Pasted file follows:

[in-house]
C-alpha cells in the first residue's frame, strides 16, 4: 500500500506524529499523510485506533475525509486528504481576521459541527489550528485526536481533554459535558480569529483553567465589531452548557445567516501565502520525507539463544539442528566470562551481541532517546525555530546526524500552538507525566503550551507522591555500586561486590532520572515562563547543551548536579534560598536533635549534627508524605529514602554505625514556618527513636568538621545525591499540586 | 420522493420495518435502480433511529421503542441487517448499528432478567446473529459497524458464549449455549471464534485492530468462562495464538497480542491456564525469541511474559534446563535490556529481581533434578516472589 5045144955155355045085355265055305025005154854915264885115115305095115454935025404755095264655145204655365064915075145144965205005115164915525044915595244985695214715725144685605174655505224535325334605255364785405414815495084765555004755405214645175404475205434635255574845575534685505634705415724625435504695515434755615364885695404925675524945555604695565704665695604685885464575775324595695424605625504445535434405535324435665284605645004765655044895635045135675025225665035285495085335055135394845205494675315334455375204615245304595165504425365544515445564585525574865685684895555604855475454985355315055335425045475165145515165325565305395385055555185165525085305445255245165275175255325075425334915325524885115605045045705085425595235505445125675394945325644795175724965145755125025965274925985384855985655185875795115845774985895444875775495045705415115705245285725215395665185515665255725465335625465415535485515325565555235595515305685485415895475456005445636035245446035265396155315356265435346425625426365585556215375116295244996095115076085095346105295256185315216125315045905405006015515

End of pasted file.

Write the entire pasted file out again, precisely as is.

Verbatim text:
[in-house]
C-alpha cells in the first residue's frame, strides 16, 4: 500500500506524529499523510485506533475525509486528504481576521459541527489550528485526536481533554459535558480569529483553567465589531452548557445567516501565502520525507539463544539442528566470562551481541532517546525555530546526524500552538507525566503550551507522591555500586561486590532520572515562563547543551548536579534560598536533635549534627508524605529514602554505625514556618527513636568538621545525591499540586 | 420522493420495518435502480433511529421503542441487517448499528432478567446473529459497524458464549449455549471464534485492530468462562495464538497480542491456564525469541511474559534446563535490556529481581533434578516472589 5045144955155355045085355265055305025005154854915264885115115305095115454935025404755095264655145204655365064915075145144965205005115164915525044915595244985695214715725144685605174655505224535325334605255364785405414815495084765555004755405214645175404475205434635255574845575534685505634705415724625435504695515434755615364885695404925675524945555604695565704665695604685885464575775324595695424605625504445535434405535324435665284605645004765655044895635045135675025225665035285495085335055135394845205494675315334455375204615245304595165504425365544515445564585525574865685684895555604855475454985355315055335425045475165145515165325565305395385055555185165525085305445255245165275175255325075425334915325524885115605045045705085425595235505445125675394945325644795175724965145755125025965274925985384855985655185875795115845774985895444875775495045705415115705245285725215395665185515665255725465335625465415535485515325565555235595515305685485415895475456005445636035245446035265396155315356265435346425625426365585556215375116295244996095115076085095346105295256185315216125315045905405006015515